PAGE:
Trailerable houseboat designs

Discussion in 'Boat Design' started by silentneko, May 2, 2021.

  1. bajansailor
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    bajansailor Marine Surveyor

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  2. fallguy
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    fallguy Senior Member

    Forward buoyancy in a boat results in even more pounding and slamming. Boat goes up and comes down on a wider forefoot and the sea does not behave as a pillow.

    The only way to reduce pounding is a knife like entry a/o massive weight forward, think Bertrams. Or any knifelike forward hull, think Skoota. Bulbous perhaps, but...

    Anyhow, you won't get less pounding with more hull forward unless perhaps heavy displacement vessel which is another story, hull speed limits, etc.
     
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  3. Dejay
    Joined: Mar 2018
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    Dejay Senior Newbie

    I half jokingly suggested a "trailerboat" in this thread. I live in EU so regulations for trailers are a bit more complicated. But I think you could just use a road legal flatbed trailer and build something like this flatbottom pacific power dory around it. Basically fiberglass on top and on the bottom with either XPS or plywood in between, then adding sides. The weight of the trailer is at the flat bottom so aids with stability.
    You'd have a detacheable bow that can hide and protect the trailer hitch of the trailer. The trailer itself would aid with the strength of the boat. You could even have it large enough to drive your car onto the boat and use it as a ferry.
    I mean trailer regulation say nothing about cladding your trailer to look like a boat :D It would be tricky with electrical lines and break lines though.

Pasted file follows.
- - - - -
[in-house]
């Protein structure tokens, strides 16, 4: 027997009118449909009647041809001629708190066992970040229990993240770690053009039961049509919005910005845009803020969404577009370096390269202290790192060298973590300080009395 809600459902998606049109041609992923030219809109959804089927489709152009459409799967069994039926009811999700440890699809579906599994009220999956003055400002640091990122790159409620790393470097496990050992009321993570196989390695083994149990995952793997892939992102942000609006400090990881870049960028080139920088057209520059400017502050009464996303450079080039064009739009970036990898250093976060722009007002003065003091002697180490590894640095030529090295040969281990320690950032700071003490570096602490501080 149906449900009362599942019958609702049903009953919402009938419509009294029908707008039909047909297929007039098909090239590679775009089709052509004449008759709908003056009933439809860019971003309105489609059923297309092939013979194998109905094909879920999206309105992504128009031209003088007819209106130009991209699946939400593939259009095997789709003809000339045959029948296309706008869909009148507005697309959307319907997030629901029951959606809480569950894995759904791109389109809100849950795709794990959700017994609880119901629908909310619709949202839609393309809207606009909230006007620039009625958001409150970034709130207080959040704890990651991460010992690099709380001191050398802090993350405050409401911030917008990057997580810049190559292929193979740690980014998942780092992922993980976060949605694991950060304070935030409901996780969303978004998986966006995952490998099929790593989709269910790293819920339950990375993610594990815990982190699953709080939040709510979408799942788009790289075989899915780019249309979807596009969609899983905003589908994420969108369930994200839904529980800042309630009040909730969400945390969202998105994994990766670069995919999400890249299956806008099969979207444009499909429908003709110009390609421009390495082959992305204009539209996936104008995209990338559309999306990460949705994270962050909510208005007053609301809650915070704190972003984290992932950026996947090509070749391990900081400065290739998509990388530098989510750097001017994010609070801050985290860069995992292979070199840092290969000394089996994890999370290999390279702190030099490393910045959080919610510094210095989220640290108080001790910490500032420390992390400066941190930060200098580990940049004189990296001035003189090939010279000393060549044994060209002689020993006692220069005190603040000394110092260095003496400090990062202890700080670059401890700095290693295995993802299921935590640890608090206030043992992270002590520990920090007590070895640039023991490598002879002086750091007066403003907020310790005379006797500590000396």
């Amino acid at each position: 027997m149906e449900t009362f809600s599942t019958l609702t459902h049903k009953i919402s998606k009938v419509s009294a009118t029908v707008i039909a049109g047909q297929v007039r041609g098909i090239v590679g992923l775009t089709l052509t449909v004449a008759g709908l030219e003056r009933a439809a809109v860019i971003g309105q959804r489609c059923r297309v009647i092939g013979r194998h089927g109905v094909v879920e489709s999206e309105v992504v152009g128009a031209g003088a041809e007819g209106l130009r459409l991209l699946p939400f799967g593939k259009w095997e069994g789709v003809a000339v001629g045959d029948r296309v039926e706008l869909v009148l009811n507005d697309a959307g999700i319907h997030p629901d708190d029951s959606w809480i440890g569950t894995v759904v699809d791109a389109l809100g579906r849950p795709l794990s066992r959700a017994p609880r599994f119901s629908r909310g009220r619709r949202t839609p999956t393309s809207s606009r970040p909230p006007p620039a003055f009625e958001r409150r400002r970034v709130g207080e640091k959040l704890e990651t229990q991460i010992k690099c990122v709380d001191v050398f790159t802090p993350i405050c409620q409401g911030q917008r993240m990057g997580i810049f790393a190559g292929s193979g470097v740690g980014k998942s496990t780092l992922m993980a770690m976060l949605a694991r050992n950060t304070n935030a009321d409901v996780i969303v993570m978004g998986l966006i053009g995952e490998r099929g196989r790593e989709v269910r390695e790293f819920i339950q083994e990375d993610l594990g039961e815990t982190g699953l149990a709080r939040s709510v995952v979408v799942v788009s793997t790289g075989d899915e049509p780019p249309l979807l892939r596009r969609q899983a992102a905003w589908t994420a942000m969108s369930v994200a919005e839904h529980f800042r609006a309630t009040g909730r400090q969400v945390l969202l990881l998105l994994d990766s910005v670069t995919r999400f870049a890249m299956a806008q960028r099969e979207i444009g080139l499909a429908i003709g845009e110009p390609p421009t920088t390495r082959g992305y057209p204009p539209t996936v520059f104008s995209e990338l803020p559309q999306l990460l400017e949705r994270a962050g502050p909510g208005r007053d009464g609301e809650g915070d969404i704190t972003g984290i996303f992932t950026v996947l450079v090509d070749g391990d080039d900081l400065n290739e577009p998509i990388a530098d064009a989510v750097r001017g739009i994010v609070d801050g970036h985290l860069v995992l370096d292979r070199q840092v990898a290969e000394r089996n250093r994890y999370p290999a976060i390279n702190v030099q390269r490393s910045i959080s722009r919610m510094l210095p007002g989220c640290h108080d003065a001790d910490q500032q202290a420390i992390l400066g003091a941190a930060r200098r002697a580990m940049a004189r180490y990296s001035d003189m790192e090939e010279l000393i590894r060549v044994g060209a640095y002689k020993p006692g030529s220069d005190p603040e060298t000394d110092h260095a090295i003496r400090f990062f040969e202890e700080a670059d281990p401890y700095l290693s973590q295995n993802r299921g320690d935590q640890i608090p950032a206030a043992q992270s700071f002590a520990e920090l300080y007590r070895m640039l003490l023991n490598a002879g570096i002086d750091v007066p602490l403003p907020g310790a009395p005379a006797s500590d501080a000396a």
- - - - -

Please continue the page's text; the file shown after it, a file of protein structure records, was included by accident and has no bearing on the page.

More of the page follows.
The ferry idea is madness of course but just getting a used suitable trailer and building a flat bottom dory around it and "encapsulating" it should be possible.

    I'd love to see someone design and build something like that :D

    PS: Also apologize for thread drift!
     
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  4. silentneko
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    silentneko Junior Member

    We sure did go down a rabbit hole or two, didn't we fellas. Ok let me figure this out.

    I'm a big fan of Jennifer Connelly, but I liked her better when she had a little more meat on her bones like in the Rocketeer.

    I'm not looking for a boat with bolt on wheels. If I lived down the street from a ramp maybe, but on the highway at 70+mph that seems like a recipe for disaster.

    Building a floating trailer or canal barge style isn't exactly what I'm looking for. And I can picture my truck sliding off the side of a ferry, so I think I'll steer clear of that one, lol.

    As far as buoyancy vs pounding, I know it's a balancing act in design. If it gets sporty I'd rather pound a bit on the hook then take water over the deck. The little hobo we rented did well most of the time, but did take a little water over the bow from a larger boat cruising past us. Not enough to concern me, but enough to get me thinking about the design and adding freeboard. The boat, being a monohull was super stable because our weight was lower. A cat, Pontoon, or to the lesser extent the sled, would have a higher center of gravity and lower overall freeboard in such a short form.

    I'd really like something like a Sea Camper, but outboard powered with a euro transom for a portable generator. I thought about finding one, but the restoration, conversion, and restyling would likely cost more then a newer build. Who knows, maybe I will build something like Roys boat or even convert an old trihull, but this is likely my inspiration.